Design for Strength

An industrial and commercial pavement may be subjected to various types of loading ranging from dynamic wheel loads through post loads to distributed loading from stacked material.

The objective of thickness design is to ensure satisfactory performance of the pavement under all the applied loads, by preventing the occurrence of:

  • Excessive flexural stresses, resulting in cracking of the concrete;
  • Excessive bearing stresses on the concrete surface;
  • Excessive punching shear stresses due to concentrated loads;
  • Differential deflections at joints;
  • Excessive deflections due to settlement of the subgrade

The controlling design consideration varies according to the load types/contact areas, as shown in the Figure 1.1.

For most pavements, the governing design consideration will be the flexural tensile stress induced in the concrete by wheel or post loads. If a slab plate of adequate size is not provided under the leg or post of a storage rack subject to heavy loads, excessive bearing stresses or punching shear may occur.

For distributed loads extending over large areas, such as in stacked storage bays, flexural tensile stresses under the loads may not be as critical as stresses due to the negative moments in the aisles between stacks. 

Figure 1.1 Controlling design considerations for various load types/contact areas

Excessive pressures due to heavy distributed loads may cause faulted joints due to differential settlement of the subgrade, or result in unacceptable total settlements in some situations. Is should be noted that Figure 1.1 provides an approximate guide only. Boundaries between different controlling design considerations are not exact and will vary depending on many factors, including subgrade strength and the thickness and strength of the concrete slab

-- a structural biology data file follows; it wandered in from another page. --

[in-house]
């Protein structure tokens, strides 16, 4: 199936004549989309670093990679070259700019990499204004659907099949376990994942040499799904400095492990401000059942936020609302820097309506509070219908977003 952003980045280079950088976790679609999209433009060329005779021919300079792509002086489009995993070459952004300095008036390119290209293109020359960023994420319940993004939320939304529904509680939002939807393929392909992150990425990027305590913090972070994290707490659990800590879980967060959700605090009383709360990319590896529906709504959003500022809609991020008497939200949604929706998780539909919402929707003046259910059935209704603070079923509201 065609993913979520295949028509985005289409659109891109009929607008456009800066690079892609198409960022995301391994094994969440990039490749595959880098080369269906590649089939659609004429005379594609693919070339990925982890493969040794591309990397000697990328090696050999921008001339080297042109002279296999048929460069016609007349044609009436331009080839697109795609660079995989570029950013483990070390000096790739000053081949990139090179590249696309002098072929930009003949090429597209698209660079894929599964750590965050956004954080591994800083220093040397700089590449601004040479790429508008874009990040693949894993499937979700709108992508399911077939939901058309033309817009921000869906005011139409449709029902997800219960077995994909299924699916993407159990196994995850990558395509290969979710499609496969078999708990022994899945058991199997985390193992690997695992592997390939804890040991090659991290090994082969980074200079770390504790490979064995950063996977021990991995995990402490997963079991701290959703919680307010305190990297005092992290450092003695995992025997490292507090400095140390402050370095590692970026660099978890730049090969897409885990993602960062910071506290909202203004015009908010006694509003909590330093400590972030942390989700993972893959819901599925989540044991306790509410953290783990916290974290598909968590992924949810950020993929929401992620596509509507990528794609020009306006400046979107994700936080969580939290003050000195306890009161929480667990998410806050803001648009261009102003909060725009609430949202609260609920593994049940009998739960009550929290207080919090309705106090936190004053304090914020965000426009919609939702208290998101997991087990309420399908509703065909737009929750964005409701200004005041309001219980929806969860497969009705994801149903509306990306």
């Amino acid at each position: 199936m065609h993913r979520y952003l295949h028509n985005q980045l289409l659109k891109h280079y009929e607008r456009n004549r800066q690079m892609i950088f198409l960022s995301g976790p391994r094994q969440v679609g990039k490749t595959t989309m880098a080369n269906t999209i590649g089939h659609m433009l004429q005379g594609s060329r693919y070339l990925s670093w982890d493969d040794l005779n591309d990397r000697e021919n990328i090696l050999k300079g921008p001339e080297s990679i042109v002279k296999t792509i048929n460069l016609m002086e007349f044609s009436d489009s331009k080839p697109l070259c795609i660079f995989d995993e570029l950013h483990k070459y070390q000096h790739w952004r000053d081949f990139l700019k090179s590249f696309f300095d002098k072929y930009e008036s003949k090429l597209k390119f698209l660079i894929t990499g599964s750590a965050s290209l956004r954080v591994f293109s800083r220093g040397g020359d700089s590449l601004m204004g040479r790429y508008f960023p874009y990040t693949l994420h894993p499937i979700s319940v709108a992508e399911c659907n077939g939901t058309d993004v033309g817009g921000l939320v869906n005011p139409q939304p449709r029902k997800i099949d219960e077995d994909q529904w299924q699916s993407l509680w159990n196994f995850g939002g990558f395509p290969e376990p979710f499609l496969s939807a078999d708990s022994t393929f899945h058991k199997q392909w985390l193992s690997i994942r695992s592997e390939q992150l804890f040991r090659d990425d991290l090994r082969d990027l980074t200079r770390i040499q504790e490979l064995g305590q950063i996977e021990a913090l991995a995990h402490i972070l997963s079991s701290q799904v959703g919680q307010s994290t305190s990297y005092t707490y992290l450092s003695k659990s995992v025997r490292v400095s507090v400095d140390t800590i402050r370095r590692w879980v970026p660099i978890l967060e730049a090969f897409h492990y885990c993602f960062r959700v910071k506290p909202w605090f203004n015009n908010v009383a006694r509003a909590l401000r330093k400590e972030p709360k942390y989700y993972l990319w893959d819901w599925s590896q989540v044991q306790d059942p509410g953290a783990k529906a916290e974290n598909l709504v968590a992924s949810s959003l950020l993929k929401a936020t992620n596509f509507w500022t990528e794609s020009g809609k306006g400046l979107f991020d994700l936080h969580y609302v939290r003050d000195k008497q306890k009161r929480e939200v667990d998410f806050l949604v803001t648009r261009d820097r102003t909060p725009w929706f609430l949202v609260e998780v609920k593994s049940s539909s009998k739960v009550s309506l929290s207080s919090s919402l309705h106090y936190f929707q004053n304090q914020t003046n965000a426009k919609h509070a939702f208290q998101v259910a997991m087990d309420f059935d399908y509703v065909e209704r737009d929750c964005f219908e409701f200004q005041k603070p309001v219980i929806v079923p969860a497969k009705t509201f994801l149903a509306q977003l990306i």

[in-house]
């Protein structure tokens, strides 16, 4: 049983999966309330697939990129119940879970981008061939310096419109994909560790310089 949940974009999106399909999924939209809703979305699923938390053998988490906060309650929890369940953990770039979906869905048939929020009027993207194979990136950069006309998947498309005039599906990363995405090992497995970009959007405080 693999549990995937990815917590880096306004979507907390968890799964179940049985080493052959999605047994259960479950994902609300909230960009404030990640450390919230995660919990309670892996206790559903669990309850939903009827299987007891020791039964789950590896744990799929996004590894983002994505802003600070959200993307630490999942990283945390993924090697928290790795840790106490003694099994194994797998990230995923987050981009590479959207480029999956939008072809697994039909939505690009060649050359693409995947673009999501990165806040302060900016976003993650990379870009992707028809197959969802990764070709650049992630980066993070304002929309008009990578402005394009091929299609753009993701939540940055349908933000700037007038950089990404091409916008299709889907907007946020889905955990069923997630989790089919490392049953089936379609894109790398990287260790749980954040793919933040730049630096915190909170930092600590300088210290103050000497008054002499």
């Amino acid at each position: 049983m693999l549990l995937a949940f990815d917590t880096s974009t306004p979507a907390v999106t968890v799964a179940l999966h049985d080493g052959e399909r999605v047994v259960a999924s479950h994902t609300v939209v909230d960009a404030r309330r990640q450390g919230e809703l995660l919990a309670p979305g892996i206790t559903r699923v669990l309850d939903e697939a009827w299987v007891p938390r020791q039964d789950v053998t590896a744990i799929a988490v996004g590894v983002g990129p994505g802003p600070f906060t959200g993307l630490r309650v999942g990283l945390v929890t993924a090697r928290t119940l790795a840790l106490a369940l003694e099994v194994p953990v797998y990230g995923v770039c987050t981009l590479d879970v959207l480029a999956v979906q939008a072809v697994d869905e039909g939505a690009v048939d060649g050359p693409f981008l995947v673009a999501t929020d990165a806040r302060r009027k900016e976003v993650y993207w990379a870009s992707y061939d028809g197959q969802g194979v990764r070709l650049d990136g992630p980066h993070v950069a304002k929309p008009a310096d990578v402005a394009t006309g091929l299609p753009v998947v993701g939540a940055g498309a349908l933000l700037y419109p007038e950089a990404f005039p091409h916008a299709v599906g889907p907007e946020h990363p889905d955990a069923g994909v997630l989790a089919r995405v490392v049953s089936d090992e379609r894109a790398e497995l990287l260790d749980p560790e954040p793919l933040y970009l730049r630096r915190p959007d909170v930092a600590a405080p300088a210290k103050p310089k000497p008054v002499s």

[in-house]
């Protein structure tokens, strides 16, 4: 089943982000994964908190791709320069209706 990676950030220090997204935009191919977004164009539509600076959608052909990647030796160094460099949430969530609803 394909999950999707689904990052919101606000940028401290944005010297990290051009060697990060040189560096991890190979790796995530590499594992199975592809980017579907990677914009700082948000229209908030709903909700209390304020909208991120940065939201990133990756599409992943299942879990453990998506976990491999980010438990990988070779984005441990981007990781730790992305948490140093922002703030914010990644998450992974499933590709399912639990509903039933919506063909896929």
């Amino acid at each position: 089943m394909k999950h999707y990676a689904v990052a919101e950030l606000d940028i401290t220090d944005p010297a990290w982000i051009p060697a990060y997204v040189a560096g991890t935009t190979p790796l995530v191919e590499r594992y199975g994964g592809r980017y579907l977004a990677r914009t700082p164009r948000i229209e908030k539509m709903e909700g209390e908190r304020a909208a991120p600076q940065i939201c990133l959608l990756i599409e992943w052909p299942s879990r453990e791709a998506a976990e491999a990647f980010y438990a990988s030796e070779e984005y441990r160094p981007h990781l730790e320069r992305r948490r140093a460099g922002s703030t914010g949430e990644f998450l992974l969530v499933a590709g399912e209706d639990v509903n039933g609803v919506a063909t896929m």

Subbase Materials and Thickness

Recommended nominal subbase thickness  For concrete pavements, it is seldom necessary or economical to build up the supporting capacity of the subgrade with a thick subbase. This is because increasing the subbase thickness results in only minor increases in subgrade support values, and hence only minor reductions in pavement thickness for given loading conditions.
 Subgrade Rating
Typical CBR (%)
Recommended nominal subbase thickness (mm)
 Poor  2 or less  200
 Medium  3 to 10  150
 Good  10 or more  100  

Table 1. Typical thicknesses of unbound subbases.

Simplified Thickness Design

For lightly-loaded commercial and industrial pavements, minimum thicknesses based on previous satisfactory performance may be selected from Table 2. Thickness design of a floor slab is dependent upon the following:

  • Type and loading applied
  • Grade of concrete used
  • Support offered by the sub base and/ or subgrade

 Typical Application Rating of subgrade   Minimum thickness of pavement(mm)
 Light (loading class) i.e. offices, shops etc  Poor  150
 Loading up to 3.5kPa forklift capacity <2 tonnes  Medium to Good  125
 Medium (loading class) i.e. warehouses, industrial premises  Poor  175-200
 Loading up to 5kPa forklift capacity <3 tonnes  Medium to Good  150-175

Table 2. Guide to slab thickness


In general, a slab will be subject to a combination of the following types of loading:

  • Wheel loads, i.e. forklift trucks, trolley and other vehicles. Trucks with ratings up to 2 tonnes have negligible effect on the slabs
  • Leg loads from warehouse racking systems.
  • Uniformly distributed loads placed directly on the floor slab.

In table 3 are guidelines produced by the British Cement Association which simplify the definition of loading categories.

Loading  Class   Limits of loading
 Light  Pallet racking  4 levels (one on floor) of 0.75 tonne unit loads, 4.5 tonne end frame
 Mezzanine Floor  Design load 3.5 kN/m²
 Shelving  End frame of 4.0 tonnes
 Forklift  Capacity of 2.0 tonnes
 Medium  Pallet racking  4 levels (one on floor) of 1.0 tonne unit loads, 6 tonne end frame
 Mezzanine Floor  Design load 5.0 kN/m²
 Shelving  End frame of 5.4 tonnes
 Forklift  Capacity of 3.0 tonnes
Table 3. Loading Definition